Jacqueline: What’s interesting is you took us through 20 years, and in those 20 years a lot of key decisions had to be made. I’m going to rewind a little bit because we have a diverse audience. We have young people starting their careers, and we’re trying to encourage high school students to think about STEM. Can you take us back to your high school years? When did you discover what your major was going to be in college?

Ken: What clicked for me in high school was in 10th grade they had a program where students could learn about computers. It was a class for students good in math, and it was the introduction to computers. I took the class, and as a result, I got really excited about computers. At that time, it was something new. Even today computers are popular. The reason I’m in computer science today was because of that one class in 10th grade. Part of the STEM program, when reaching out to middle school and high school students, is trying to educate and give children, teenagers and young people that exposure to avenues out there they might not have been aware of.

Jacqueline: You said exposure. That really resonated. We had a town hall meeting with Technologists of Color here in Atlanta, and we kept coming back to that. The young people have to be exposed. They don’t know what they don’t know. STEM is very broad and open, and a lot of time people think it’s just one thing. That kind of speaks to your journey. You started out learning development and coding, and some people think that’s all IT is. We went into all the different tracks you took and some of the decisions you made. That is exposure to opportunities. Let’s go to college Kem. How did you prepare for your first job or opportunity, and what was your next big decisions like?

Ken: In college, it’s all about internships. They gave me exposure into various companies to understand what it will be like in that profession. During my latter days in junior year and in my early senior year I focused on the interviewing process. I was doing a lot of ken reavesinterviewing. You only can get one job, but by doing something on a consistent basis, you get good at it. I was able to project not only a little about myself but to share and communicate with potential hiring managers. In terms of location, because I’m originally from Philadelphia, Connecticut was close to the Pennsylvania area. It influenced my decision to work at IBM.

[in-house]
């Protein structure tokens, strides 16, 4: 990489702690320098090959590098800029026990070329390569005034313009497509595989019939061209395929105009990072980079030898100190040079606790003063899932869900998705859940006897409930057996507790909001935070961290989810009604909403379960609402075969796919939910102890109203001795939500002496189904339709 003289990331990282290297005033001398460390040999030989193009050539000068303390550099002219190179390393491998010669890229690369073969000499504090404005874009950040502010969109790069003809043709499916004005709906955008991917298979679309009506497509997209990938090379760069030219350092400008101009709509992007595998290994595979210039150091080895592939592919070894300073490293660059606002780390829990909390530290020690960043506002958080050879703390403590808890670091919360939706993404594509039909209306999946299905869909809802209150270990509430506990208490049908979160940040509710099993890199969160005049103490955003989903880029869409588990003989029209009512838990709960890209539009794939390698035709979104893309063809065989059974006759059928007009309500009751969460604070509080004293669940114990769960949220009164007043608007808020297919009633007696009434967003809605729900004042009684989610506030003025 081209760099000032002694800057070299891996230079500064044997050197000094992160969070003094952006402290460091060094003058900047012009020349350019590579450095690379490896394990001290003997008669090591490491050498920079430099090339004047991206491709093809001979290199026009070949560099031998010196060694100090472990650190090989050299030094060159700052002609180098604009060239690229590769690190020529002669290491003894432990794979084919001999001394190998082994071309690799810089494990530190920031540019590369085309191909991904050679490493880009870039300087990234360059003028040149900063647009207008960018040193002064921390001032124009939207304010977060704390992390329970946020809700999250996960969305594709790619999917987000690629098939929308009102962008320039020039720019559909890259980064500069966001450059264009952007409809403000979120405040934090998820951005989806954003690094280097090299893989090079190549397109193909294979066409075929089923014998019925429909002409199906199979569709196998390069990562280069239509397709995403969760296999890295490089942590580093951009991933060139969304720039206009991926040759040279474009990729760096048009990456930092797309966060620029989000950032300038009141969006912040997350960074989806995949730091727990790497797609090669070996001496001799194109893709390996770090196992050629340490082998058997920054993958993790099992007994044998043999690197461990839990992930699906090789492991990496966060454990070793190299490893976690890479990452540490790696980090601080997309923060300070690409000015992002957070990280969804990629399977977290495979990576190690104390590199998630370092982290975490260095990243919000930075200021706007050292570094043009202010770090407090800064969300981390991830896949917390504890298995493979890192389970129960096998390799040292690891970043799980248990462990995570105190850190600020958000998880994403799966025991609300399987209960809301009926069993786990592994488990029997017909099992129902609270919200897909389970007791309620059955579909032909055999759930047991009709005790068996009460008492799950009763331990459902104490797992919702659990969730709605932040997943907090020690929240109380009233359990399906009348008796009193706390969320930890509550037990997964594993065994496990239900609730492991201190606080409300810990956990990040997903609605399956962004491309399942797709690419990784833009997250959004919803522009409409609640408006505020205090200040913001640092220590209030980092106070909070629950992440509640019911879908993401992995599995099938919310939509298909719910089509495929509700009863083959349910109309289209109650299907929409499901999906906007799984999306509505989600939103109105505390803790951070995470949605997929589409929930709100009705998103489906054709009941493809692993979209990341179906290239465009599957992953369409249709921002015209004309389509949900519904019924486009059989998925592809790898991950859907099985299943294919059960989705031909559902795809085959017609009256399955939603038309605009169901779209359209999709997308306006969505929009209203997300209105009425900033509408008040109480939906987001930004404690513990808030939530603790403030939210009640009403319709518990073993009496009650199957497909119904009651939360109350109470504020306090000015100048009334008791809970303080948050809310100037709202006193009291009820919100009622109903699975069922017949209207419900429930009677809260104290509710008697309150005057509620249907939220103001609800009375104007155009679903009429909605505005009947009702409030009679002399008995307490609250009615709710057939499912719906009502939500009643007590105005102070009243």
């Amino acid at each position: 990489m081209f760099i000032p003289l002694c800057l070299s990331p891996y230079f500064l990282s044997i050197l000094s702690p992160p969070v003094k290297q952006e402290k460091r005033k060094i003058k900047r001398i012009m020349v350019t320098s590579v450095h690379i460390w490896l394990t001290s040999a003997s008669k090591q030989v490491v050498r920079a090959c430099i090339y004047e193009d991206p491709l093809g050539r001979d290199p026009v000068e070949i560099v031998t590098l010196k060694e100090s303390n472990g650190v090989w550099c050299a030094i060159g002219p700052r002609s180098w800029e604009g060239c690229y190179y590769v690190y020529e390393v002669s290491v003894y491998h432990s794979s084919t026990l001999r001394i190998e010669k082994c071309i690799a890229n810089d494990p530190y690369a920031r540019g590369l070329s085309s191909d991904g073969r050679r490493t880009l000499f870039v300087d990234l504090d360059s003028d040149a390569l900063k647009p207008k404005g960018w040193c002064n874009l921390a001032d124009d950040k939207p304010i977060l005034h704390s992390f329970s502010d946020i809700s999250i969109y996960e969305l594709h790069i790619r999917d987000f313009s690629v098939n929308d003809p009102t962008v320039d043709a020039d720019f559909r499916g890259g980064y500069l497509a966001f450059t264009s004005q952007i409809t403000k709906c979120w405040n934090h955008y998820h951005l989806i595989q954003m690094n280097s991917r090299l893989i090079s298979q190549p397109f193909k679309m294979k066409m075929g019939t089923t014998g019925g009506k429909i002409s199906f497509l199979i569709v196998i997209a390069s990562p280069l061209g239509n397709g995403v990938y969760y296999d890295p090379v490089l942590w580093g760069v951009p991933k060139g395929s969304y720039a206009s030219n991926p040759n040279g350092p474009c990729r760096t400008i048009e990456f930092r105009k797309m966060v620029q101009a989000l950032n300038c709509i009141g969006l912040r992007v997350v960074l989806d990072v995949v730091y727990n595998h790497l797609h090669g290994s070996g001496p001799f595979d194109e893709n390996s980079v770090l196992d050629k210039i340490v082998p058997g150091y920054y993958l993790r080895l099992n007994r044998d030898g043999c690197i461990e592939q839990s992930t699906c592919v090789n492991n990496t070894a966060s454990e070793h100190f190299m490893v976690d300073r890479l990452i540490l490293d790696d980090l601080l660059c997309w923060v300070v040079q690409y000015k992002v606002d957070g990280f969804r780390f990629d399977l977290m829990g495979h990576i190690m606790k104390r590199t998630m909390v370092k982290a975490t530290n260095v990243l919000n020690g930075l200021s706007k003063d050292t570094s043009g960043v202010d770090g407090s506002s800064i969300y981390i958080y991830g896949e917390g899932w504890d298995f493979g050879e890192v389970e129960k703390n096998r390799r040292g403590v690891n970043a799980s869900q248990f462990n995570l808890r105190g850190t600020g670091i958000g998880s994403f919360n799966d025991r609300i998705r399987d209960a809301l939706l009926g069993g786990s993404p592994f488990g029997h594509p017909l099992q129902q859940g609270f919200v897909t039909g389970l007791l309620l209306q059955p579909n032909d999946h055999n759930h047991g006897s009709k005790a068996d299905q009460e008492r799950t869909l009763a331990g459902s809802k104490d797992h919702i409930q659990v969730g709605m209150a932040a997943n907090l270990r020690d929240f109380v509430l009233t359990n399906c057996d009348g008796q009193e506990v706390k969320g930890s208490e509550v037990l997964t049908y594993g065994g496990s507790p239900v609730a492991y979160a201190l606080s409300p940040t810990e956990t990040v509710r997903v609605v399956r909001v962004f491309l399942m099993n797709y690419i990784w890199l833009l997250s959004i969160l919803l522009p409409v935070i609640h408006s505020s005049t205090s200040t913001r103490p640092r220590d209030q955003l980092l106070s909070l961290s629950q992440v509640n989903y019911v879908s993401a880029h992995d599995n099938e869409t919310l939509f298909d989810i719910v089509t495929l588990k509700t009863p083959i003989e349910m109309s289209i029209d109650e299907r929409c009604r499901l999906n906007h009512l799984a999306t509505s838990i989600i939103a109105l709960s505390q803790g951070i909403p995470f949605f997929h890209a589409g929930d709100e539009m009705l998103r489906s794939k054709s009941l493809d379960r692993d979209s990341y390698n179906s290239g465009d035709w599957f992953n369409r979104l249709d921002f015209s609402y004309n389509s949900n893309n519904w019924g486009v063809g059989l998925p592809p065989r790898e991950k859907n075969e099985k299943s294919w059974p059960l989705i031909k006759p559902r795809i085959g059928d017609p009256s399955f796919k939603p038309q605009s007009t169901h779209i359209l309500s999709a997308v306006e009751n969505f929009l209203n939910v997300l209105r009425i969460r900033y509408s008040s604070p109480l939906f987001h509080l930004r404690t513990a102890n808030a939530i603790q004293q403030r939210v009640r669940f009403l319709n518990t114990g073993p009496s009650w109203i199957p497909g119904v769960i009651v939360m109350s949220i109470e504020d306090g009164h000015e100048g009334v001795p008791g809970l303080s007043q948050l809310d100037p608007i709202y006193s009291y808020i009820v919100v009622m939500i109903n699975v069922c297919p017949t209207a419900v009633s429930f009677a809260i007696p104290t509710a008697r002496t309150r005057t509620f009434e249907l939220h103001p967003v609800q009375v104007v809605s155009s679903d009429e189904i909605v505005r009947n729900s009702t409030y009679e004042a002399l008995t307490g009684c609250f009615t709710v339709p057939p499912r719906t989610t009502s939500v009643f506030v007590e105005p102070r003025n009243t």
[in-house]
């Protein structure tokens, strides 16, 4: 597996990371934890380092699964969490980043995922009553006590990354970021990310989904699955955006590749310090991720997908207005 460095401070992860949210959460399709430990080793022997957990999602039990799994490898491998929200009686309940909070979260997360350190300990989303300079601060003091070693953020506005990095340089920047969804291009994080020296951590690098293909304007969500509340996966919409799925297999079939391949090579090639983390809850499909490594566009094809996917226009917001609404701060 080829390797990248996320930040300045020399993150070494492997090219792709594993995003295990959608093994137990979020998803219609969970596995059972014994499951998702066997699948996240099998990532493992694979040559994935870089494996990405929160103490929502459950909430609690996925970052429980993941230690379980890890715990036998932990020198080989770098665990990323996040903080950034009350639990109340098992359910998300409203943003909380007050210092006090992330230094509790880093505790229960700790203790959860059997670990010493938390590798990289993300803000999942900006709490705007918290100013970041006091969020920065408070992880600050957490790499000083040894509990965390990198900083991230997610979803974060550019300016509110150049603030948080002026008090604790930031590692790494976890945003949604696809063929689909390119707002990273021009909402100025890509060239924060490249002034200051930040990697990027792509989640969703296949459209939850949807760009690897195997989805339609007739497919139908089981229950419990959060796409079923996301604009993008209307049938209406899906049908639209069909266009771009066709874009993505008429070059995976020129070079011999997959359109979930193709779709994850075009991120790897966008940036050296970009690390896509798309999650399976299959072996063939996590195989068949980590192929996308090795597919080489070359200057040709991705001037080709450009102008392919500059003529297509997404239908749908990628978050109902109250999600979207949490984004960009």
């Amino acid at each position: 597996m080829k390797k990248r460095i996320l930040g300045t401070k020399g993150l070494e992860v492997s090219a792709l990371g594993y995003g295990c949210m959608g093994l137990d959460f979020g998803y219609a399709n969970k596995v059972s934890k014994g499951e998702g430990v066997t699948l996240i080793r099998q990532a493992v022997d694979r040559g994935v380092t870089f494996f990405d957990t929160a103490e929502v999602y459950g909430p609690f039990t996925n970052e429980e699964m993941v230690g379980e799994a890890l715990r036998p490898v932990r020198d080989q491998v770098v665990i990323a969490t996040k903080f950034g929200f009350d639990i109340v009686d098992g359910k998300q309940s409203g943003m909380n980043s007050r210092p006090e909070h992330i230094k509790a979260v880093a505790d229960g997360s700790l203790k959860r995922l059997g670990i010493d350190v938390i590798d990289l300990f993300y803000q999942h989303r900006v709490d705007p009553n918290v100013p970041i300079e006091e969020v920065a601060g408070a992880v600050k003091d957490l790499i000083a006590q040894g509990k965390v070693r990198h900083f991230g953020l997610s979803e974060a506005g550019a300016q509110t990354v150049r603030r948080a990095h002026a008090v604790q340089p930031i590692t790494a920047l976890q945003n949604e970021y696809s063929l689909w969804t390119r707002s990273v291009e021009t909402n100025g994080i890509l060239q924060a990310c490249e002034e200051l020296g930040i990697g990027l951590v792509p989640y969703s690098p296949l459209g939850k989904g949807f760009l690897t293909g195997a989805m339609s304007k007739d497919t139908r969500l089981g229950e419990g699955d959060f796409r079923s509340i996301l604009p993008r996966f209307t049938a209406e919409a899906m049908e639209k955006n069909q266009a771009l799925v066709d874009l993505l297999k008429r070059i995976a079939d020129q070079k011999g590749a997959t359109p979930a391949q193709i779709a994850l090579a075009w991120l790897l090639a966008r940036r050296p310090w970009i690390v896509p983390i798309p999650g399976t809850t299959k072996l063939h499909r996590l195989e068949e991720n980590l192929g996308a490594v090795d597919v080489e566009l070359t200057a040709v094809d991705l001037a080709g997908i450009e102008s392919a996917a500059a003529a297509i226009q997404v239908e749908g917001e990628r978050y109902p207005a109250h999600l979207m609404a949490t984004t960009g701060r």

Jacqueline: How did the interview and selection process help you stand out and differentiate yourself to be picked up by a prestigious organization?

Ken: During that process, there were several offers on the table. At the time when I conducted the on-site interviews, IBM was a little slower in making decisions. I actually had accepted another job. There was one job offer on the table, and they gave me a deadline. Even though I liked IBM, IBM, at the time, wasn’t ready to make their decision. I had to go with my next best choice. Interestingly enough, a week later IBM came back and made me an offer. I kindly said to them, “I already accepted a job. Thank you very much.” About a couple of days later after I had a conversation with the recruiter or HR person that called me, a senior person working at IBM called me and said, “Ken, I think you’re making the wrong decision.” He proceeded to share with me how IBM had many locations and opportunities. He talked about how wherever you wanted to live in the world, you could do that at IBM, and he told me I should reconsider. I said, “I believe you, but I already accepted this position. I really don’t go back on my commitment.” A lot of conversations went on about that, and I had a lot of conversations with my family, my mom and dad. Eventually I did recant the prior offer and went with IBM, but that was the interesting events for my first job.

Jacqueline: There are a lot of pivotal moments a young person has to make. You don’t know what you don’t know. You can look back in hindsight. The person reaching out to you means in and of itself that they must have clearly thought highly of you and your credentials. Can you talk about mentors, coaches and sponsors and how they have influenced you and your career path?

Ken: That gentleman who called me back and convinced me to work with IBM was definitely a mentor. He had already spent 20 or so years with the company, and he was able to give me some guidance. It’s key to have a mentor to whom you can have a conversation with, especially a mentor in your profession. If you’re fortunate to find a mentor, I encourage everyone to have one.

Jacqueline: Do you have mentors, coaches and advisers, today?

Ken: I don’t have any coaches or mentors right now. What I have is a few people in which I will run things by. That’s important. Even though I actually don’t have any mentors right now, I would encourage everybody that no matter where you are in life, you can still benefit from a mentor. They will take you to the next level. If I am trying to go to the next level, it’s probably good to reach out to those individuals who are at the place you are so that you can have that connection or ladder to get there. That’s what mentors and coaches can do. I have mentored some people, and they will ask me questions or advice. I can see where they’re going to go based off of the decisions they make.